‘Entrance-row seat to historical past’: Supreme Court docket followers line as much as witness listening to in Winnipeg
It’s something you usually see for major concerts by rock bands or door-crashing sales — people waiting in early hours before dawn to secure a good spot in line.
That scene played out in front of the Law Courts building in downtown Winnipeg on Wednesday morning, as people lined up to witness history — the first Supreme Court hearing to be conducted outside of Ottawa.
“It’s something that Canadians don’t normally get to do unless they go to Ottawa. It’s a big opportunity,” said first-year law student Rowan Greger, who arrived just after 6 a.m. in full suit and tie and was first in line.
Several fellow law students are skipping class to take in the hearing as well, Greger said, but he was a bit taken aback to find he was first to arrive.
Ronnie Pollock, left, Kathy Clune and Rowan Greger were the first ones in line on Wednesday. (Meaghan Ketcheson/CBC)
“I thought other people would be camped out here. I was kind of embarrassed when I was the only one,” he said with a laugh. “I expected sleeping bags and lawn chairs, but no.”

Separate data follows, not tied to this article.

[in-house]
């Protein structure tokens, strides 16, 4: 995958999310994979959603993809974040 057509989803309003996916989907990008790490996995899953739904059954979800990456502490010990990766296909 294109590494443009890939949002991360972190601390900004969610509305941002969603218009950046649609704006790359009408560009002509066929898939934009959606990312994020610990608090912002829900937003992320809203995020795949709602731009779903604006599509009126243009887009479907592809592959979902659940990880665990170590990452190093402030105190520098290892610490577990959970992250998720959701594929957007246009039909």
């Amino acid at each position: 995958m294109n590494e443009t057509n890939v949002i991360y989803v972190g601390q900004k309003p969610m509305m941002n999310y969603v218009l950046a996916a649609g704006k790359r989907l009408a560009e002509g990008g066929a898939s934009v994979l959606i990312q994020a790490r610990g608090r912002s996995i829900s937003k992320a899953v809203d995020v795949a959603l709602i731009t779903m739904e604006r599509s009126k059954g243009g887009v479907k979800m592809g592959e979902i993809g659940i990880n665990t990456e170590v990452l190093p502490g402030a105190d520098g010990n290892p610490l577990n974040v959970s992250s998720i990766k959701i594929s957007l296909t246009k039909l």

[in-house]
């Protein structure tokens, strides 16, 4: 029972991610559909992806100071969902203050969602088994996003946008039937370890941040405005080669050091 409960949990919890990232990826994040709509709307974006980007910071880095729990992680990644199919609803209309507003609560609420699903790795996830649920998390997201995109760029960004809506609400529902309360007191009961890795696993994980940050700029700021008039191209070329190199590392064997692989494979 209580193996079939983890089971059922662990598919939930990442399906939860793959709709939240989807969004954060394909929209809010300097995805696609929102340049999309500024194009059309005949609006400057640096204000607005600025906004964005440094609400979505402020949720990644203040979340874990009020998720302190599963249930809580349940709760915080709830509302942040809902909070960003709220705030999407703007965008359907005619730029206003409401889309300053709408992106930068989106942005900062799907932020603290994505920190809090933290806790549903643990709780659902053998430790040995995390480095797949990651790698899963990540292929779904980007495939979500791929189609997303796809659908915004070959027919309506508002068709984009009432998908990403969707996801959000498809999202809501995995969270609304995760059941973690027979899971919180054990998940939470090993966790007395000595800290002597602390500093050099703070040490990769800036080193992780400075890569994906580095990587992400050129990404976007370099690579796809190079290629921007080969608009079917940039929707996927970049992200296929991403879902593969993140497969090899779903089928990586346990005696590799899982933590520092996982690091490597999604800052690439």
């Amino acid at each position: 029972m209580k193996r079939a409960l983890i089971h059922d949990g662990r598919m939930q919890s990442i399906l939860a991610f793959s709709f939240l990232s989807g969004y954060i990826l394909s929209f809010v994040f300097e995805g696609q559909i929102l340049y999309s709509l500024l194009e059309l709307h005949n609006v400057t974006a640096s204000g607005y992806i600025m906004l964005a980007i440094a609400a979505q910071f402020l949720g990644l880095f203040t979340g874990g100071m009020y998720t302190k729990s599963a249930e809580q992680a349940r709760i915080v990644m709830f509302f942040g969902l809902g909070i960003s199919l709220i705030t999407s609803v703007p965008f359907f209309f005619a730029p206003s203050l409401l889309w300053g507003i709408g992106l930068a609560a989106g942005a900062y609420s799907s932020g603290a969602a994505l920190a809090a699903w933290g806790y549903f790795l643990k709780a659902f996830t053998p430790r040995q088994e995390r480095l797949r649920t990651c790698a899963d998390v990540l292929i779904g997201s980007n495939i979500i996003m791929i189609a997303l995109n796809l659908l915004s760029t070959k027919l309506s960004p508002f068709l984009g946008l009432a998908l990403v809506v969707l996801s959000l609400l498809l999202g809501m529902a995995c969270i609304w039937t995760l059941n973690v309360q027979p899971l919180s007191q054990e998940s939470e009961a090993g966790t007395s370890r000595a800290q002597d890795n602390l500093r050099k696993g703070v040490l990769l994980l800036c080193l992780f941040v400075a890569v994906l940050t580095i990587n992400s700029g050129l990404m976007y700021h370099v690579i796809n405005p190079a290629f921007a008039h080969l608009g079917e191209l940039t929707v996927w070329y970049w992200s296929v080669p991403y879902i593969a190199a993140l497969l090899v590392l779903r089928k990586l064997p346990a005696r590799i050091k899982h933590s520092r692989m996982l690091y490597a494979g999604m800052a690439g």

It wasn’t long, though, before he was joined by others. And as the morning went on, the line eventually snaked alongside the building.
Former lawyer Kathy Clune, who was second in line, had planned to show up at 4 or 5 a.m., but she slept in.
“I was also surprised that there wasn’t a big lineup. I can’t believe that people in Winnipeg would be more excited about a Boxing Day sale than the Supreme Court of Canada,” she said.
“This is the highest court in the land. I think it’s super exciting.”
A crowd fills the courtroom for Wednesday’s Supreme Court hearing in Winnipeg. (Thibault Jourdan/CBC)
In deciding to step away from Ottawa for the first time in its 144-year history, the Supreme Court said it was important to give Canadians the chance to see what it does and why.
Chief Justice Richard Wagner posted an online video message about it.
“It’s important for us to be accessible to all Canadians, because the Supreme Court is your court. The decisions we make affect your life and that of your family and community,” he said.
Ronnie Pollock, who was third in line on Wednesday, said “it’s fabulous” that the Supreme Court is making itself accessible to more Canadians.
Like Greger and Clune, he expected a longer lineup but was pleased to have sneaked in before the crowd showed.
“I thought the lineup would kind of be like for the Pope or the Queen or the Beatles. I’m kind of surprised, but nonetheless I’m happy that I can get in and get a front-row seat to history,” he said.
The hearing on Wednesday is an appeal in a criminal case that could have implications for how long a judge is allowed to take to issue a verdict.
The court will also hear a non-criminal matter in the city on Thursday. That appeal stems from a case in British Columbia and involves French language rights in education.
The public is invited to attend both hearings, which begin at 9:30 a.m. at the Manitoba Law Courts Building at 408 York Ave.
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